Citroen C1 Custom Wheel Buying Guide

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Citroen C1 Custom Wheel Buying Guide

Those that love the Citroen C1 know of its ability to merge classic style with the latest advancements in autotechnology, like rear parking sensors, in order to achieve a stylish, but eco-friendly design. Owners of this car should look for wheels that help enhance the C1's environmental mission. Citroen offers alloy products that match the exact specifications of the car, but savvy shoppers will learn a few tips for finding complementary products before they begin browsing.


Products from Citroen

Citroen C1 alloy wheels typically come an aluminum and magnesium blend, and they usually only include the company's double-chevron logo as adornment, prominently displayed in their centre. The simple trim options feature minimal designs like six swooping spindles around its centre to avoid detracting from the vehicle when installed. Sometimes simply upgrading to these alloy features helps create the customised look many owners desire. Purchasing directly from the C1's manufacturer allows buyers to rest easy when reviewing alloy wheel specifications, and with 34 different wheels to choose from, drivers can likely find one that closely matches their personality and preferred style.


Third Party Alloy Wheels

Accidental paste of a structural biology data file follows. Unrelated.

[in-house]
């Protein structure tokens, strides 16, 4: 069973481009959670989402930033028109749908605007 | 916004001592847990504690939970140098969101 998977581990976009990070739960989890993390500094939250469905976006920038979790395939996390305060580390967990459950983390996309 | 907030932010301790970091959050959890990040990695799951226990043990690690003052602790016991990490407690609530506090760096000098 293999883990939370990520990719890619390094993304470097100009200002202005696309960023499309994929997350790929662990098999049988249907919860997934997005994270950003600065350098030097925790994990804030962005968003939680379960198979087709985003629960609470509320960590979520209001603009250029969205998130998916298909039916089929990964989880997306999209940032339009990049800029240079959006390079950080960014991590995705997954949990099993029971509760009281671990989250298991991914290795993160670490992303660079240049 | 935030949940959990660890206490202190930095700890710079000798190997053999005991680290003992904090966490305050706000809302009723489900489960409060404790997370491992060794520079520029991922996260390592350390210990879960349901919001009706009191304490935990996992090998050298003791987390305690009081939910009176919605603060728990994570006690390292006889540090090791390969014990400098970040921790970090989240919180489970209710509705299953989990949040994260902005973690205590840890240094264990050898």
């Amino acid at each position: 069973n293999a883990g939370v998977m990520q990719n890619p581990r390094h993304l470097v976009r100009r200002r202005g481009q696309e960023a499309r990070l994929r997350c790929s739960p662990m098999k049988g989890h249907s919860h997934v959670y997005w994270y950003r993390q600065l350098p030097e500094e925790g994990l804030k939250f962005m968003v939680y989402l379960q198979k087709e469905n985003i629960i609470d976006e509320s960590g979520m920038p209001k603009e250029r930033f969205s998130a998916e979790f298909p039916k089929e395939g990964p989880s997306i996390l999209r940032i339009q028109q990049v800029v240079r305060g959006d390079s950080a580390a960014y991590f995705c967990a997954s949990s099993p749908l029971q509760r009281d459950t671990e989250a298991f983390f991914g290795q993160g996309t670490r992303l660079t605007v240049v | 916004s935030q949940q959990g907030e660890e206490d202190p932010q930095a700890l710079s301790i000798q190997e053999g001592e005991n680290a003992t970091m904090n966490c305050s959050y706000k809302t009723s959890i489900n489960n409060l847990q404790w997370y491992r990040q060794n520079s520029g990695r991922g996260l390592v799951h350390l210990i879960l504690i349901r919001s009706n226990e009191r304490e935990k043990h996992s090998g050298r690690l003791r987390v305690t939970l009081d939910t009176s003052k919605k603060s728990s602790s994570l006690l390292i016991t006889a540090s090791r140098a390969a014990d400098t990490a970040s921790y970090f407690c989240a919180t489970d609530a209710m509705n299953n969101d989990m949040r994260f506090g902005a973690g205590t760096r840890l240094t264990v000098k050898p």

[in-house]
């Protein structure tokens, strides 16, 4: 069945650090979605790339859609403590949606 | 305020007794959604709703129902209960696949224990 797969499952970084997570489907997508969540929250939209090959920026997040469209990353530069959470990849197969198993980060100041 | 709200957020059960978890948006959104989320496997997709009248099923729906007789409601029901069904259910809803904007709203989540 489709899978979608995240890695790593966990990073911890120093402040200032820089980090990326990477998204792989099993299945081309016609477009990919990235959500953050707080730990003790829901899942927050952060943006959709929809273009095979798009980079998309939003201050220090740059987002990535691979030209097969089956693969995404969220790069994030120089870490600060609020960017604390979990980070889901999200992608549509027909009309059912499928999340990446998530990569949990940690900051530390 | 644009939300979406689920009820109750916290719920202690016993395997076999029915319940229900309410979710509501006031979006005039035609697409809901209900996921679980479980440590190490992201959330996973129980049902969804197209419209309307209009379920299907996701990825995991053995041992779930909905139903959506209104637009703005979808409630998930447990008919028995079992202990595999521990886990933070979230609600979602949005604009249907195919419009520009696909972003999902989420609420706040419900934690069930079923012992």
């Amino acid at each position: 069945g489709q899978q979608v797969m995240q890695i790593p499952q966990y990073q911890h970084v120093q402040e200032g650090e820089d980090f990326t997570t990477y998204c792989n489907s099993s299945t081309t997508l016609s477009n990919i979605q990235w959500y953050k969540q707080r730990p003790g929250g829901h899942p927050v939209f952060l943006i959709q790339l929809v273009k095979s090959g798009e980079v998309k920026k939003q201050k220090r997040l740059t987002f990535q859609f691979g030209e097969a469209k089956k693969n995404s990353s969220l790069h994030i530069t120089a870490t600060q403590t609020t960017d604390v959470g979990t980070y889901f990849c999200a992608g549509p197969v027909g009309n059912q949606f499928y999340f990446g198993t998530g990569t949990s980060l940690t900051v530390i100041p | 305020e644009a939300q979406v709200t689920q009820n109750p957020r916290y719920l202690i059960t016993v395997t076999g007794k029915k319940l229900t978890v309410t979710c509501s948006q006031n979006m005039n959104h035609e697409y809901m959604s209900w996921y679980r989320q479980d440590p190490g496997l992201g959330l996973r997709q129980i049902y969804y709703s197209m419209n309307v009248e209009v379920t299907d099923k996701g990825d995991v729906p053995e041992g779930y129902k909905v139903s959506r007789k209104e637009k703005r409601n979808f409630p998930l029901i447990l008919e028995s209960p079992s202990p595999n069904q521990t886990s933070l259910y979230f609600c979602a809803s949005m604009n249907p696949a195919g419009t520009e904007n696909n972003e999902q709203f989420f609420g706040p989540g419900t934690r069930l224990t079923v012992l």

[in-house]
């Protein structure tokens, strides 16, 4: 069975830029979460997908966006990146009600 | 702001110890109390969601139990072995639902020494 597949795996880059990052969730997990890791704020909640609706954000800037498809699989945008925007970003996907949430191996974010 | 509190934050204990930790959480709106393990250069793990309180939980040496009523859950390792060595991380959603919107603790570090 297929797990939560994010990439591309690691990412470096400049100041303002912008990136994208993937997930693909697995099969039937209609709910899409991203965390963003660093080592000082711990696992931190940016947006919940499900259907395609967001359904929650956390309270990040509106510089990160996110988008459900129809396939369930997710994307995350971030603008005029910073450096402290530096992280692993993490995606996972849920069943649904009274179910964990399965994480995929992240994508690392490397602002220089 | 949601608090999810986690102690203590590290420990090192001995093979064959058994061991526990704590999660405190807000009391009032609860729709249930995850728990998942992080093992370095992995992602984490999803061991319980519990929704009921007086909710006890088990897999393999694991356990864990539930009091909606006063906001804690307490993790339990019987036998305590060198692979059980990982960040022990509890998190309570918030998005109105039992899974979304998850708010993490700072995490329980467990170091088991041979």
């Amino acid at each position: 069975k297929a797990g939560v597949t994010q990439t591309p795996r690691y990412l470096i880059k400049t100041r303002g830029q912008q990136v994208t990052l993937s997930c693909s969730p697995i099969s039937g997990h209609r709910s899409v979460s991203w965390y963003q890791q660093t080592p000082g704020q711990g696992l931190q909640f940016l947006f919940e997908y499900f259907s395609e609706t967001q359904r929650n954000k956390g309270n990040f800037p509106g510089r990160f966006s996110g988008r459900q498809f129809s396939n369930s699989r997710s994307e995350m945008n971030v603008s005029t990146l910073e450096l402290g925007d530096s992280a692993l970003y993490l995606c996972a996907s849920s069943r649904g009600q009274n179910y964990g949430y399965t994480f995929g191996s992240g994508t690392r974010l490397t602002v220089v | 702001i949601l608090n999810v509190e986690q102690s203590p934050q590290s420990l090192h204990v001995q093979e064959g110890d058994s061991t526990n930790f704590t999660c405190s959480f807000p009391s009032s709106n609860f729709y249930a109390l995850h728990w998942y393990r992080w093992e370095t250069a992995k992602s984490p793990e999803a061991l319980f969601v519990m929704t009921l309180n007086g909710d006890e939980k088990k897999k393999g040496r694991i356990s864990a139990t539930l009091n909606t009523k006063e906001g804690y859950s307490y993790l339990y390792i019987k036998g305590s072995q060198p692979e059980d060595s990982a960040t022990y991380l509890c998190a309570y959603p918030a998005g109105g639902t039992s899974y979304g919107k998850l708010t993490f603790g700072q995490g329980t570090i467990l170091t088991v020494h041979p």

Although going with a Citroen alloy wheel eliminates some of the guesswork when it comes to compatibility, other companies also offer wheels that meet a Citroen owner's needs with added opportunities for customisation. Paint, chrome, and machine techniques, for example, easily transform the surface of alloy wheels into the designs many crave. However, when browsing products from other manufacturers, buyers must keep in mind the specifications unique to each year and model of the C1. Manuals that accompany these vehicles should indicate the exact sizes that fit within their wheel wells. Typically these dimensions will fall between 13 and 16 inches in diameter with a 54.1 mm centre bore and 12 by 1.5 mm wheel fittings.


Steel Custom Wheels

While their construction prevents a lot of customisation in terms of design, some may prefer steel wheels over their alloy counterparts because of the promise of increased durability when stressed. Unless an alloy wheel does not contain a significant amount of nickel, it will likely bend or snap in a circumstance involving a blown out tire. Some manufacturers produce covers meant to reconcile steel wheel's cosmetic shortcomings, but these are not always a long-term addition to the car. The added weight from these wheels also likely hinders the high-speed performance of the vehicle, but it helps in poor road conditions such as snow or heavy rainfall. Steel options typically cost less than alloy, so some may want a few to use as backup in case their main wheels fail. However, they generally only come in 16 inches in diameter.

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